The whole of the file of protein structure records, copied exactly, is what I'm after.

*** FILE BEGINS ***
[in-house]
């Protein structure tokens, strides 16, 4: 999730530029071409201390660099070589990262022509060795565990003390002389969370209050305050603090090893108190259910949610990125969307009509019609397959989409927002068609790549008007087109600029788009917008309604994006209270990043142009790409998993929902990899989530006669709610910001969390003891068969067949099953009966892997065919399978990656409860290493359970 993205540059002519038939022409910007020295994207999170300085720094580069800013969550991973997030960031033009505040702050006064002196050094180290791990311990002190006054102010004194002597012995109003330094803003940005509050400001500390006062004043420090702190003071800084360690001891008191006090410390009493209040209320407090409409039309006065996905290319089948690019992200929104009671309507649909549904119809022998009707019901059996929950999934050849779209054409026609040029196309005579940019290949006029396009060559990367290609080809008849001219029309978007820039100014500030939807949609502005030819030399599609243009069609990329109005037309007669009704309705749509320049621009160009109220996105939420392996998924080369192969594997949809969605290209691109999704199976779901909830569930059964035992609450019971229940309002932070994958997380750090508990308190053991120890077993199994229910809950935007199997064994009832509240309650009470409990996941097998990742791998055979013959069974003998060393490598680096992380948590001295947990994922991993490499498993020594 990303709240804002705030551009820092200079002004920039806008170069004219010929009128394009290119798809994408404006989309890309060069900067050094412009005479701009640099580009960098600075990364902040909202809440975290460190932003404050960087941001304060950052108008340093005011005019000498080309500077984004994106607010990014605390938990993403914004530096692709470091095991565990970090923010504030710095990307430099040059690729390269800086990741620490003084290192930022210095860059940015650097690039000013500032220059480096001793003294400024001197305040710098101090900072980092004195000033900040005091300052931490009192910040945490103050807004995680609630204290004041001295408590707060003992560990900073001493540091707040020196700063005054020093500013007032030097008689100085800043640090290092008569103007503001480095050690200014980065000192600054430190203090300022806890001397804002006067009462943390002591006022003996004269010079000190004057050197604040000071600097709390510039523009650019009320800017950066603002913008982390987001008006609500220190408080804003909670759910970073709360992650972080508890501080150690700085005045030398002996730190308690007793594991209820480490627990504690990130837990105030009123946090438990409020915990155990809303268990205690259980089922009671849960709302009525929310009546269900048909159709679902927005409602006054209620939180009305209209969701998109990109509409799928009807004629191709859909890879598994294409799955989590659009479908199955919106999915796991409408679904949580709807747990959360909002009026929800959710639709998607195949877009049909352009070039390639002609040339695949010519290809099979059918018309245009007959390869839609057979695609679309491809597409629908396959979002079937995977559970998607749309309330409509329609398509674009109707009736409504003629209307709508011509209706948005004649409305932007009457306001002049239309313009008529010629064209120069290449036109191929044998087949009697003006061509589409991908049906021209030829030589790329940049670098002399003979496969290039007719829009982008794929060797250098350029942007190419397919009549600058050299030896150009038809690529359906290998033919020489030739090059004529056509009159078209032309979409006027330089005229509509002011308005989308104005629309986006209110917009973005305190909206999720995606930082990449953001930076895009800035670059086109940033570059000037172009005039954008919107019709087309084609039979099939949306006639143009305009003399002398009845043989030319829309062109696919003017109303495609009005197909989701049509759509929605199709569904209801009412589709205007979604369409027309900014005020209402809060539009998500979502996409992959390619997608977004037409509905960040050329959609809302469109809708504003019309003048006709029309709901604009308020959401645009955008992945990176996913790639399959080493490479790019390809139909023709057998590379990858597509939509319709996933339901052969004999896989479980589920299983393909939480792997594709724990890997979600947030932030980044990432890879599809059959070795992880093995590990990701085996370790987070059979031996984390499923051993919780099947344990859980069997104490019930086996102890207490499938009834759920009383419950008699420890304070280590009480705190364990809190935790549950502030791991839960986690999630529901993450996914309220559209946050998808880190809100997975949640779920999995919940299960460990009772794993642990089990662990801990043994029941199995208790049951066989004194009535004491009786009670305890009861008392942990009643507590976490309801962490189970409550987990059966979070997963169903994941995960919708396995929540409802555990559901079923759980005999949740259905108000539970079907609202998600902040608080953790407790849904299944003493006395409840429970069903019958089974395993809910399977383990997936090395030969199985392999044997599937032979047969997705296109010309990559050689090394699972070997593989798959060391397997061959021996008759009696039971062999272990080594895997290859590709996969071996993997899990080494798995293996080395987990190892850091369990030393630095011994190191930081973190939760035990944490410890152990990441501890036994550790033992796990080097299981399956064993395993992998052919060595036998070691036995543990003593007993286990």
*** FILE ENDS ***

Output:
[in-house]
């Protein structure tokens, strides 16, 4: 999730530029071409201390660099070589990262022509060795565990003390002389969370209050305050603090090893108190259910949610990125969307009509019609397959989409927002068609790549008007087109600029788009917008309604994006209270990043142009790409998993929902990899989530006669709610910001969390003891068969067949099953009966892997065919399978990656409860290493359970 993205540059002519038939022409910007020295994207999170300085720094580069800013969550991973997030960031033009505040702050006064002196050094180290791990311990002190006054102010004194002597012995109003330094803003940005509050400001500390006062004043420090702190003071800084360690001891008191006090410390009493209040209320407090409409039309006065996905290319089948690019992200929104009671309507649909549904119809022998009707019901059996929950999934050849779209054409026609040029196309005579940019290949006029396009060559990367290609080809008849001219029309978007820039100014500030939807949609502005030819030399599609243009069609990329109005037309007669009704309705749509320049621009160009109220996105939420392996998924080369192969594997949809969605290209691109999704199976779901909830569930059964035992609450019971229940309002932070994958997380750090508990308190053991120890077993199994229910809950935007199997064994009832509240309650009470409990996941097998990742791998055979013959069974003998060393490598680096992380948590001295947990994922991993490499498993020594 990303709240804002705030551009820092200079002004920039806008170069004219010929009128394009290119798809994408404006989309890309060069900067050094412009005479701009640099580009960098600075990364902040909202809440975290460190932003404050960087941001304060950052108008340093005011005019000498080309500077984004994106607010990014605390938990993403914004530096692709470091095991565990970090923010504030710095990307430099040059690729390269800086990741620490003084290192930022210095860059940015650097690039000013500032220059480096001793003294400024001197305040710098101090900072980092004195000033900040005091300052931490009192910040945490103050807004995680609630204290004041001295408590707060003992560990900073001493540091707040020196700063005054020093500013007032030097008689100085800043640090290092008569103007503001480095050690200014980065000192600054430190203090300022806890001397804002006067009462943390002591006022003996004269010079000190004057050197604040000071600097709390510039523009650019009320800017950066603002913008982390987001008006609500220190408080804003909670759910970073709360992650972080508890501080150690700085005045030398002996730190308690007793594991209820480490627990504690990130837990105030009123946090438990409020915990155990809303268990205690259980089922009671849960709302009525929310009546269900048909159709679902927005409602006054209620939180009305209209969701998109990109509409799928009807004629191709859909890879598994294409799955989590659009479908199955919106999915796991409408679904949580709807747990959360909002009026929800959710639709998607195949877009049909352009070039390639002609040339695949010519290809099979059918018309245009007959390869839609057979695609679309491809597409629908396959979002079937995977559970998607749309309330409509329609398509674009109707009736409504003629209307709508011509209706948005004649409305932007009457306001002049239309313009008529010629064209120069290449036109191929044998087949009697003006061509589409991908049906021209030829030589790329940049670098002399003979496969290039007719829009982008794929060797250098350029942007190419397919009549600058050299030896150009038809690529359906290998033919020489030739090059004529056509009159078209032309979409006027330089005229509509002011308005989308104005629309986006209110917009973005305190909206999720995606930082990449953001930076895009800035670059086109940033570059000037172009005039954008919107019709087309084609039979099939949306006639143009305009003399002398009845043989030319829309062109696919003017109303495609009005197909989701049509759509929605199709569904209801009412589709205007979604369409027309900014005020209402809060539009998500979502996409992959390619997608977004037409509905960040050329959609809302469109809708504003019309003048006709029309709901604009308020959401645009955008992945990176996913790639399959080493490479790019390809139909023709057998590379990858597509939509319709996933339901052969004999896989479980589920299983393909939480792997594709724990890997979600947030932030980044990432890879599809059959070795992880093995590990990701085996370790987070059979031996984390499923051993919780099947344990859980069997104490019930086996102890207490499938009834759920009383419950008699420890304070280590009480705190364990809190935790549950502030791991839960986690999630529901993450996914309220559209946050998808880190809100997975949640779920999995919940299960460990009772794993642990089990662990801990043994029941199995208790049951066989004194009535004491009786009670305890009861008392942990009643507590976490309801962490189970409550987990059966979070997963169903994941995960919708396995929540409802555990559901079923759980005999949740259905108000539970079907609202998600902040608080953790407790849904299944003493006395409840429970069903019958089974395993809910399977383990997936090395030969199985392999044997599937032979047969997705296109010309990559050689090394699972070997593989798959060391397997061959021996008759009696039971062999272990080594895997290859590709996969071996993997899990080494798995293996080395987990190892850091369990030393630095011994190191930081973190939760035990944490410890152990990441501890036994550790033992796990080097299981399956064993395993992998052919060595036998070691036995543990003593007993286990």